“We’re trying to do what’s best for the organization,” Raptors general manager Bobby Webster said this week. “So you can kind of go down the line. You know, what is first and foremost? The players. What does the practice facility look like? What would be the accommodations around the medical facilities, the medical treatment? Obviously you need to have an arena that fits NBA standards. There’s a ton of broadcast issues. There’s health and safety. There’s availability for arena dates. There’s a ton of stuff there.”

And there are human needs, too.

“I think at some point we’re asking people here to uproot their lives and go to a place that, you know, they may potentially be away from their families for six to seven months,” Webster said.

The Raptors were adamant that their first choice all along was to play in Toronto. They felt plans made along with the NBA would satisfy health safety concerns, especially considering the league’s success with running a “bubble” playoff season in the summer at Disney World.

“We want to be in Toronto,” Webster said this week. “We want to play here, but we are also realistic about the timing and respectful of the protocols Public Health has to go through, so it’s a little bit of both. It doesn’t necessarily affect our operations. I think we all know we’ll run a basketball team and the 72 games will get played, but (not knowing where is) a drain on personal decisions and families, which always looms large in this industry.”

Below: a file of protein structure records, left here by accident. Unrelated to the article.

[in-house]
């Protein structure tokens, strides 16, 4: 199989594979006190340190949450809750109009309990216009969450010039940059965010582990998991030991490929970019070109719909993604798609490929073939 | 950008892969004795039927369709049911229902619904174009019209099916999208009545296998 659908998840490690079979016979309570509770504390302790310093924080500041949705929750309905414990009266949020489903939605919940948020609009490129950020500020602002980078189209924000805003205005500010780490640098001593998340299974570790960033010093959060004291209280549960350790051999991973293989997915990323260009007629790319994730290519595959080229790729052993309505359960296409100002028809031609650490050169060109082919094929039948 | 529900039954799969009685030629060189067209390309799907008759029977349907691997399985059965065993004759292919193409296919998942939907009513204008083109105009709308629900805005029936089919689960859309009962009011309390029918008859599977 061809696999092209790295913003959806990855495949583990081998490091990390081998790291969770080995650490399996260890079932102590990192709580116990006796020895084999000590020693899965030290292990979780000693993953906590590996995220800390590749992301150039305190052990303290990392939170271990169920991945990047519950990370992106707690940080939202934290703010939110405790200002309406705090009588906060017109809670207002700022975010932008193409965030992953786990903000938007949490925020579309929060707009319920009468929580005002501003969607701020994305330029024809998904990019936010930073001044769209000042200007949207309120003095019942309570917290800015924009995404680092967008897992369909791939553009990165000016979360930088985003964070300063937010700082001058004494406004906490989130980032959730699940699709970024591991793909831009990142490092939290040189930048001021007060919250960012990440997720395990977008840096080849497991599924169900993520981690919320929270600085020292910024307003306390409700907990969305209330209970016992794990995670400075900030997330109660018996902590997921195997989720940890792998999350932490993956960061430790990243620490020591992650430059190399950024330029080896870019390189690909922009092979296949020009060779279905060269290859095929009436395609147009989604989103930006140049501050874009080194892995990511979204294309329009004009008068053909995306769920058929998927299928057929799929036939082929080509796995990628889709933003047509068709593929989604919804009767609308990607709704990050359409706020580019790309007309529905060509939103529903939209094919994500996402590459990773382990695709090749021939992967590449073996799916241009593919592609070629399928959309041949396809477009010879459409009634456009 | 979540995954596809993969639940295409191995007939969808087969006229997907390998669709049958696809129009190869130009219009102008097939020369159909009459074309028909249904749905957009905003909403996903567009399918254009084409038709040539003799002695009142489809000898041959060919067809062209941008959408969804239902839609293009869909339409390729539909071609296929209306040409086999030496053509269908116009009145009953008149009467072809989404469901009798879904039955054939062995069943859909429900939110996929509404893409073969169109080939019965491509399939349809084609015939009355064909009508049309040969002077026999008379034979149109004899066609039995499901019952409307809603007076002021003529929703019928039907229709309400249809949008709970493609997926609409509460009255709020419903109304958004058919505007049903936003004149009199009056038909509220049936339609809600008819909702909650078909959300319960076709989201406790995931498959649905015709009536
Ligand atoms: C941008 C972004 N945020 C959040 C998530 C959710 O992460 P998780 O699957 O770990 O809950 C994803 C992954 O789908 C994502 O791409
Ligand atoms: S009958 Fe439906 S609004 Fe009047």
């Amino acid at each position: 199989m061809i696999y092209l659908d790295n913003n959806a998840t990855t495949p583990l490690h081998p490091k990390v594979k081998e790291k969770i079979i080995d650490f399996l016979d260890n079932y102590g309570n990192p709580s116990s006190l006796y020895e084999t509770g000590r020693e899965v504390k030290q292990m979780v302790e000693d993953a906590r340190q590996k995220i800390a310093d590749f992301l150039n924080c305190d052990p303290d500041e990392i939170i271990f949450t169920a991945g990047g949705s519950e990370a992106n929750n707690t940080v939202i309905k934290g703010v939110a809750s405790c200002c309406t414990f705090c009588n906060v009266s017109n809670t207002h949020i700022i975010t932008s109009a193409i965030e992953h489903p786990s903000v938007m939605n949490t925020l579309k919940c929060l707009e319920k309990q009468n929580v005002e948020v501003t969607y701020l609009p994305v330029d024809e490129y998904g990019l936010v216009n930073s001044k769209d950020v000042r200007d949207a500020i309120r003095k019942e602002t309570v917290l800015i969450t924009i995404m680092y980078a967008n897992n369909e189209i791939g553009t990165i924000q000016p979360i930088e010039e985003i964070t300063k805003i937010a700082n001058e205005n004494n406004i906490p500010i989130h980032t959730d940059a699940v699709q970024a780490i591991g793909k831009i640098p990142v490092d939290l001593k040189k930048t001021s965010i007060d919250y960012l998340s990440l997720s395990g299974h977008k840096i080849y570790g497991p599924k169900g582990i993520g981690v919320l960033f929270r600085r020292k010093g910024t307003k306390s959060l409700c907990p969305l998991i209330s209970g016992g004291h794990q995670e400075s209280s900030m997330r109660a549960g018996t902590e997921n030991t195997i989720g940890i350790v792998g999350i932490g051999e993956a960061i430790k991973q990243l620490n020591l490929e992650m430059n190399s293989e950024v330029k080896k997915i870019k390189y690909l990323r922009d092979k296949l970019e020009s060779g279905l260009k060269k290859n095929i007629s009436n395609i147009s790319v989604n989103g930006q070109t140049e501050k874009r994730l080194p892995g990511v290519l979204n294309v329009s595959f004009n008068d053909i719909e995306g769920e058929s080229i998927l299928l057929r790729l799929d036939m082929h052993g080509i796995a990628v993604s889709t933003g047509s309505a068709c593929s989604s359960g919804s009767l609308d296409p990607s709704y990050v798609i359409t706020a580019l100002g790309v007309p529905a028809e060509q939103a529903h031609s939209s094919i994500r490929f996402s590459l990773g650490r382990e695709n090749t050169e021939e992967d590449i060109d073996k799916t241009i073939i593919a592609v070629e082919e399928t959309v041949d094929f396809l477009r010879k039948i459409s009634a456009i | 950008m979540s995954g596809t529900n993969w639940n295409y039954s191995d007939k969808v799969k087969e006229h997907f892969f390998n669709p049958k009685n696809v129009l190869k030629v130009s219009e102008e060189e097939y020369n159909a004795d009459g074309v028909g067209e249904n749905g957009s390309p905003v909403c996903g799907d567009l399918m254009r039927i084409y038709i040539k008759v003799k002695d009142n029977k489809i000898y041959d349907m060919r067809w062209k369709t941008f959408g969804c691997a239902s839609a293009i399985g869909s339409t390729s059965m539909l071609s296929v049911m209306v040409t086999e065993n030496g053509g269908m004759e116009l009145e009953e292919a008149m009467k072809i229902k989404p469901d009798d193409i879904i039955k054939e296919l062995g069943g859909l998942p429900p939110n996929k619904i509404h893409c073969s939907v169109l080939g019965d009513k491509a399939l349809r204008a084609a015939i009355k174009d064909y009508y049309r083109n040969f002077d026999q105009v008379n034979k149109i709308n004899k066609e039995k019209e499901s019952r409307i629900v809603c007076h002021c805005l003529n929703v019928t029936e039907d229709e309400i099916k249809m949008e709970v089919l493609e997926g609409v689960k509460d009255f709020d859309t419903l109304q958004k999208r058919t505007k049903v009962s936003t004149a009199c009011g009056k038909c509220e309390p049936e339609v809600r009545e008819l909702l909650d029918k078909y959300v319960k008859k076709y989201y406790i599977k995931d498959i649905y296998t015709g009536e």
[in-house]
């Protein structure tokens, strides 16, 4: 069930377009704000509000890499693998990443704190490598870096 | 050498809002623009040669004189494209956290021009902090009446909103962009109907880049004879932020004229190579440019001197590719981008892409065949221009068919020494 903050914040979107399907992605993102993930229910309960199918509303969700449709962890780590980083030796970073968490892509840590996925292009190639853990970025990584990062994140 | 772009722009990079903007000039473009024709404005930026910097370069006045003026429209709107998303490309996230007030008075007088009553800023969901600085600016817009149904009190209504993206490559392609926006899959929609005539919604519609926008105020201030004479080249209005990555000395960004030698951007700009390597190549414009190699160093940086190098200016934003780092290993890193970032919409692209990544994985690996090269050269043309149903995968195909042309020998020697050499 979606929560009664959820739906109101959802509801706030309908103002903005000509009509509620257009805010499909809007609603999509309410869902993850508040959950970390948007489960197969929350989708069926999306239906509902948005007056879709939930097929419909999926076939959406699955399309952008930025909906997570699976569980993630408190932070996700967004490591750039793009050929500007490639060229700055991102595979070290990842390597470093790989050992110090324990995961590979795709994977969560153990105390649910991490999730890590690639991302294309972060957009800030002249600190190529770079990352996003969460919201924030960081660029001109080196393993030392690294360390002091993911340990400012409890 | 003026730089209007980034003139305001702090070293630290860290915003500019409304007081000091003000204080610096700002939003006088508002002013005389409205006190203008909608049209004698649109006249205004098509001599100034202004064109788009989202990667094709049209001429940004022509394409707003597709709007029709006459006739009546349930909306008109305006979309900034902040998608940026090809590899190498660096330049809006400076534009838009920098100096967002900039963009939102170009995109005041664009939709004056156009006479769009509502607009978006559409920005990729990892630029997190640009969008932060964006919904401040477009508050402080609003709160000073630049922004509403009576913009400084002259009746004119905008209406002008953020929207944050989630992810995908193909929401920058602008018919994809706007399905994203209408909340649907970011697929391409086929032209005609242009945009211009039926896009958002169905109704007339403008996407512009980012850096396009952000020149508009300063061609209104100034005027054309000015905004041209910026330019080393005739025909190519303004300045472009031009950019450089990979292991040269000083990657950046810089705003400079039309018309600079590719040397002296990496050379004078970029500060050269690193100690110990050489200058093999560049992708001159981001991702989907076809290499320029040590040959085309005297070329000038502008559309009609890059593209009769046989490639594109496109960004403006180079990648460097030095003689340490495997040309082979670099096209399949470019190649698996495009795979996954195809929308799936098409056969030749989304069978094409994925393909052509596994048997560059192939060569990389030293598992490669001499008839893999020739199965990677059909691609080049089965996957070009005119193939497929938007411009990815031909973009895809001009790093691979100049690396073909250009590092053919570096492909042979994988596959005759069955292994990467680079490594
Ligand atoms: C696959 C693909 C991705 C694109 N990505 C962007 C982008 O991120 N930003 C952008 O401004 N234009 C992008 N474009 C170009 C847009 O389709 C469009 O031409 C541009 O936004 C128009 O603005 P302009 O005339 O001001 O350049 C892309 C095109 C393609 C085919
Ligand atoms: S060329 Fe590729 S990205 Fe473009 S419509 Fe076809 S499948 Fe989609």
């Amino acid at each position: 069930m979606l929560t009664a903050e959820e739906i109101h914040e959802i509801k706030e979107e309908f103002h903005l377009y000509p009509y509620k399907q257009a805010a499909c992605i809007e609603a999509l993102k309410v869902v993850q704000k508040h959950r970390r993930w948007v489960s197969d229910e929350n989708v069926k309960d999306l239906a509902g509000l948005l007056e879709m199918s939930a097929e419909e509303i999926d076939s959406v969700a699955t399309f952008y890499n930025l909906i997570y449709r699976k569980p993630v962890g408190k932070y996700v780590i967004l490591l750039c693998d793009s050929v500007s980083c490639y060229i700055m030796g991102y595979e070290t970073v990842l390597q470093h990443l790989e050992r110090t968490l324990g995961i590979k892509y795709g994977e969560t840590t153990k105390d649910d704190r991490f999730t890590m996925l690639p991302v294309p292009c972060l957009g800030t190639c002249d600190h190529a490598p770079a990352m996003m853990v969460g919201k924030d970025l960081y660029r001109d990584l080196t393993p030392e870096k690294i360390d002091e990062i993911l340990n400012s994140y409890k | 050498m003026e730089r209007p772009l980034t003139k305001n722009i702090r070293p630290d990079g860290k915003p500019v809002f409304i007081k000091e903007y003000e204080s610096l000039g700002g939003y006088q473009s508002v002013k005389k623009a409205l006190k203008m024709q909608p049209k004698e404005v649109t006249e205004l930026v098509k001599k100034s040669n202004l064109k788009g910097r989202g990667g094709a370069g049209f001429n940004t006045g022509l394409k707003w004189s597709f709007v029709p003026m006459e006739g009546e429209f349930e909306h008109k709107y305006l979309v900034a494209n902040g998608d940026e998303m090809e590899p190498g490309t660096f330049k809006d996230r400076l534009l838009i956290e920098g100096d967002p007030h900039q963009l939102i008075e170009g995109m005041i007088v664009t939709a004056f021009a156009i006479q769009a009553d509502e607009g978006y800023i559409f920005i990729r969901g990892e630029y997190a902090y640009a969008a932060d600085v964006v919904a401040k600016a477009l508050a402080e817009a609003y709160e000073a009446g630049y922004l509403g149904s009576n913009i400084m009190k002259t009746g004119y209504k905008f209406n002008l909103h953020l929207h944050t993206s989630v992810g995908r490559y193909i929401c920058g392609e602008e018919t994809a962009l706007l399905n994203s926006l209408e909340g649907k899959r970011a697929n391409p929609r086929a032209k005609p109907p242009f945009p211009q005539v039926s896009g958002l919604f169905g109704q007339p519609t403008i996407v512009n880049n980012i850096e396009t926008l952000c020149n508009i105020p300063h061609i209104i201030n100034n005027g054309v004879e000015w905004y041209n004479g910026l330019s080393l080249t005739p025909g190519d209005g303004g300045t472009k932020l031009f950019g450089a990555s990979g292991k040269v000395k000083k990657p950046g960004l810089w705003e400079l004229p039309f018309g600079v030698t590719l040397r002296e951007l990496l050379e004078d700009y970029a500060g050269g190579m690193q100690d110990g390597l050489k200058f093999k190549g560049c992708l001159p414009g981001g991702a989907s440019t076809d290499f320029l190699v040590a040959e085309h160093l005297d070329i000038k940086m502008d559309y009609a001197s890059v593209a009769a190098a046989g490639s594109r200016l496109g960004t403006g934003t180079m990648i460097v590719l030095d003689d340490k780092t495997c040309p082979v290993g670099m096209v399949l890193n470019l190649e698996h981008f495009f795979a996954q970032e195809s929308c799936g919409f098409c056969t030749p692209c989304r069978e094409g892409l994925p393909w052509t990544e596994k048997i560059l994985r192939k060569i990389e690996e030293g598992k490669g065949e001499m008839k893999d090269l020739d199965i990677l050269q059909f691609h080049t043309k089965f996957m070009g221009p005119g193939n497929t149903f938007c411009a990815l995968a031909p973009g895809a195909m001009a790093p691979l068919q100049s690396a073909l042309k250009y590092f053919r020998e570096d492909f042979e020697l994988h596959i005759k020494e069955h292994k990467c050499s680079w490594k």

With files from Robert Benzie and Bruce Arthur

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NFL Odds & Picks for Ravens vs. Steelers: Sharps Finding Betting Value in Wednesday Afternoon’s Spread – The Action Network

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Russell is leading contender to replace Hamilton for Sakhir GP – F1i.com